Dr. Lee agreed. "I think kids are very, very smart," he said. "You can find out who a person is by using information that is still available to them, the shape of their eyes, eyebrows, voice, and posture." Children will adapt quickly, he said, but teachers who wear masks should help them by wearing the same glasses, hairstyle, or maybe personalized masks or even signature clothing.
Regarding emotional communication, he suggested that teachers should emphasize their gestures and pay attention to their tones. "Make your voice more expressive, your gesture more expressive, your eyes more expressive," he said. Finally, he said, "As a teacher, I would slow down my speech, especially when interacting with younger ones, so that children can learn more from the auditory canal."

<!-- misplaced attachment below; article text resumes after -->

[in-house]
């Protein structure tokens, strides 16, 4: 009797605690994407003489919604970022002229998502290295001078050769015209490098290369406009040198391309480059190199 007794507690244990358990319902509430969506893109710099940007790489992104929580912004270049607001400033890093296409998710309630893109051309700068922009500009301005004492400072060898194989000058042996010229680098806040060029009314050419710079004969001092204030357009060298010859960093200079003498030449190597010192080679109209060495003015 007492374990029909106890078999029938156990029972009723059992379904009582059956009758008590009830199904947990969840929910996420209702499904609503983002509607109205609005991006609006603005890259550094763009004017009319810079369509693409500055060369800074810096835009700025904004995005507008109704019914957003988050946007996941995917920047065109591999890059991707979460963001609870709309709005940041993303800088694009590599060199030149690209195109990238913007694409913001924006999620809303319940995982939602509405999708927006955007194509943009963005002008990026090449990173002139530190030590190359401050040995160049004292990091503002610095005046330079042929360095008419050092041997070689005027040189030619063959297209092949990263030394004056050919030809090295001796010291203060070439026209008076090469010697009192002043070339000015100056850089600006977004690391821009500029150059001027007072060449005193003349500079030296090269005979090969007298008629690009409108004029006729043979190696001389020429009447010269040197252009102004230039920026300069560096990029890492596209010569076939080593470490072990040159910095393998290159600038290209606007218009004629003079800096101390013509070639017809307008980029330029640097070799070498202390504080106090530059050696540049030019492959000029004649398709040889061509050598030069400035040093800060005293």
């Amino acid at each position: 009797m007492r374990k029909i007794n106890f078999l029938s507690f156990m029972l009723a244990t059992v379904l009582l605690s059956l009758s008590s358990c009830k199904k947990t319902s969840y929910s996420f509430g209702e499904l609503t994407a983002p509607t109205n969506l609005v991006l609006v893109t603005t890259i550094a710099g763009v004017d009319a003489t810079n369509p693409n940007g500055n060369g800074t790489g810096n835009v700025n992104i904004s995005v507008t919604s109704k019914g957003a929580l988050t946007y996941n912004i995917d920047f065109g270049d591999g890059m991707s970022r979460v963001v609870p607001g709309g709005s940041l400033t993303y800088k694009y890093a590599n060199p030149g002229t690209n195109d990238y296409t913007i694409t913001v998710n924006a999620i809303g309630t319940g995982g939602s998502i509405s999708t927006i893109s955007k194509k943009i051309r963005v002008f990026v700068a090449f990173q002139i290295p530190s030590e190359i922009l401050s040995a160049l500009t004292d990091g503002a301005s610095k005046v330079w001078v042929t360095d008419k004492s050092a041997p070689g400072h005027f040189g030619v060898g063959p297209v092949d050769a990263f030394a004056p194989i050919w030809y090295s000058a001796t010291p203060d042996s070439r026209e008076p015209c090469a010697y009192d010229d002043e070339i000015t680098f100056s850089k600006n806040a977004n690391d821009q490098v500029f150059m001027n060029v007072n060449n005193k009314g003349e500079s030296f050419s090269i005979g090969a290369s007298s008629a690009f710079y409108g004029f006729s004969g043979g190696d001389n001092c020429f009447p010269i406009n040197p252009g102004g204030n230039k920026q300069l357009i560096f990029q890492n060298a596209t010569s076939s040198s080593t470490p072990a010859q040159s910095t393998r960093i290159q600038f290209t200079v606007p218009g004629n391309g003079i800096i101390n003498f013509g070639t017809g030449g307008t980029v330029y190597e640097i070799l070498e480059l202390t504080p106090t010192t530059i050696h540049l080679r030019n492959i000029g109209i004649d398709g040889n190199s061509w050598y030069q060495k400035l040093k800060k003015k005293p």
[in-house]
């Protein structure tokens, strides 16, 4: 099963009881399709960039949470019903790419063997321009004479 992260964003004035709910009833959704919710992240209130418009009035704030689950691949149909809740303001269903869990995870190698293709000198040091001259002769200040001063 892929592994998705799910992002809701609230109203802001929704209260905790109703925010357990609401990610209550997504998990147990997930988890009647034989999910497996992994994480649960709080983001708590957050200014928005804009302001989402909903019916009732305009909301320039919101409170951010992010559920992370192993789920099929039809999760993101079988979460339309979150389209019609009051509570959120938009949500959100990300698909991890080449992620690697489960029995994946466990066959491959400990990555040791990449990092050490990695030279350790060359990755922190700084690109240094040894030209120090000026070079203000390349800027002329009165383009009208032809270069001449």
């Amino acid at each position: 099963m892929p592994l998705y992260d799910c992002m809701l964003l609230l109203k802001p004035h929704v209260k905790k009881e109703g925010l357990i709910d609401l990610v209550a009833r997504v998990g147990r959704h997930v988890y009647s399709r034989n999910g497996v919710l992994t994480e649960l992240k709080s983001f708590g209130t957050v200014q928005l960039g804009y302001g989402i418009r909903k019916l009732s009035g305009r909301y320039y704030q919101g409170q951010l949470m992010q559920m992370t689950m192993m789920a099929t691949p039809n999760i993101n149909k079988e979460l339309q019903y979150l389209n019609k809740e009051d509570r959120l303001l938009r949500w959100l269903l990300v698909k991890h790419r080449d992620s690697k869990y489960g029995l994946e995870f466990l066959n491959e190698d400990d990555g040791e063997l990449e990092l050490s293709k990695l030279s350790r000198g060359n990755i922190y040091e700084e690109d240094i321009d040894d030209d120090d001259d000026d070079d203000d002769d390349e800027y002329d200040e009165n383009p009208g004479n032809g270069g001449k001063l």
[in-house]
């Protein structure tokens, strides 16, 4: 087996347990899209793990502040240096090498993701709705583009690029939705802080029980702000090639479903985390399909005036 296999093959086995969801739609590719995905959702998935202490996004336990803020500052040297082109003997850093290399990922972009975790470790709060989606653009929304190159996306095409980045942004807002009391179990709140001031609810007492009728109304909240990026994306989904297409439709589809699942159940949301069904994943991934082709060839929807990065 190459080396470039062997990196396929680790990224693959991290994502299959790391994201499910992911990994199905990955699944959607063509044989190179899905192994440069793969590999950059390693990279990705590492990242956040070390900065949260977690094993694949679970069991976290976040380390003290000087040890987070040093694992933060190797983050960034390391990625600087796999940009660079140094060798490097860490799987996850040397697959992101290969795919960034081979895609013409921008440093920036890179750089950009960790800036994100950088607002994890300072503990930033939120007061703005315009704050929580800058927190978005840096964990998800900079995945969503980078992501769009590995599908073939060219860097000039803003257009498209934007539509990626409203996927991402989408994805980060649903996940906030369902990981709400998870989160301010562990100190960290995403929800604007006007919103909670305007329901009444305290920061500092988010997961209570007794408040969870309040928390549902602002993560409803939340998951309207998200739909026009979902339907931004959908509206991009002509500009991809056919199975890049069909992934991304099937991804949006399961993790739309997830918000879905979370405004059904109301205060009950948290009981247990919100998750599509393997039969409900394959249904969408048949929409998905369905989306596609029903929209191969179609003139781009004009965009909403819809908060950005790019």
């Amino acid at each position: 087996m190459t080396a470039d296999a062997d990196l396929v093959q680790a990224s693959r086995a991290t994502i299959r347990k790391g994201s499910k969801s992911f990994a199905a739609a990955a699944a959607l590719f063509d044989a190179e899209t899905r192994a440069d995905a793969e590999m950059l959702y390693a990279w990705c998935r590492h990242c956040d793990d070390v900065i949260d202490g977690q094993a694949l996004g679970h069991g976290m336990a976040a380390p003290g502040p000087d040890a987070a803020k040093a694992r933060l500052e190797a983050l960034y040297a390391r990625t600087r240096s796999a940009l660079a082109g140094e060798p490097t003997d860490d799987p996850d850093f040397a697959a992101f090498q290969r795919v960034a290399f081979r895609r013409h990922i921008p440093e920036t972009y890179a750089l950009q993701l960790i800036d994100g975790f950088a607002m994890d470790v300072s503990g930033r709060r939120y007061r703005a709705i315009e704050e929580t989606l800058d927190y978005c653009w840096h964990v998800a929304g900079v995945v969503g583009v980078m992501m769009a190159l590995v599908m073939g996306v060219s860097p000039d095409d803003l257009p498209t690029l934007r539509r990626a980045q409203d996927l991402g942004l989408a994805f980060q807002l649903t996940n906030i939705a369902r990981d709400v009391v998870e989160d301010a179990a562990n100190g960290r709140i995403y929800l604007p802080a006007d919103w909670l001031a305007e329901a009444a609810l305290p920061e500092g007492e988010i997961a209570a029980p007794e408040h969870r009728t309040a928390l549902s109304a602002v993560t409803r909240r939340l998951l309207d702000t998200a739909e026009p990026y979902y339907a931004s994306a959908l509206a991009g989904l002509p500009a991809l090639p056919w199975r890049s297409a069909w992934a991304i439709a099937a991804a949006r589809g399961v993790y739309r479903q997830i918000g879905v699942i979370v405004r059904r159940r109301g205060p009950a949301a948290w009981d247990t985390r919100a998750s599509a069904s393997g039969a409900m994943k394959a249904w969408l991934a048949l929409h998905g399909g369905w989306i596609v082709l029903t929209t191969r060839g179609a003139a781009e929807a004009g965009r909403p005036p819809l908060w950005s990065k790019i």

There's no evidence, said Dr. Chen said that children from cultures with much greater facial coverage are less able to recognize faces or emotions.
In Hong Kong and elsewhere in Asia, it is standard to wear masks to protect against illness or air pollution. Since there is always an adequate number of people in public who wear masks, “there is not culturally the same level of fear – not the urgency to see if wearing masks affects the development of children that we think of European counterparts and American colleagues have heard ”. Said Dr. Chen. People understand, she said, that children at home will see the full faces of parents and siblings.
Given the adaptability of children's brains, it seems reasonable to hope that one effect of the time spent by masked and masked people is that children actually improve their ability to read these other cues. Children may be "more sensitive to sound, more sensitive to a person's overall body language," said Dr. Chen.
"Children are very, very adaptable, more adaptable than us – they learn very quickly," said Dr. Lee. "I don't think parents should be too concerned."
Dr. Perri Klass is the author of the upcoming book, “A Good Time to Be Born: How Science and Public Health Gave Children a Future” on how our world has changed with the radical decline in infant and child mortality.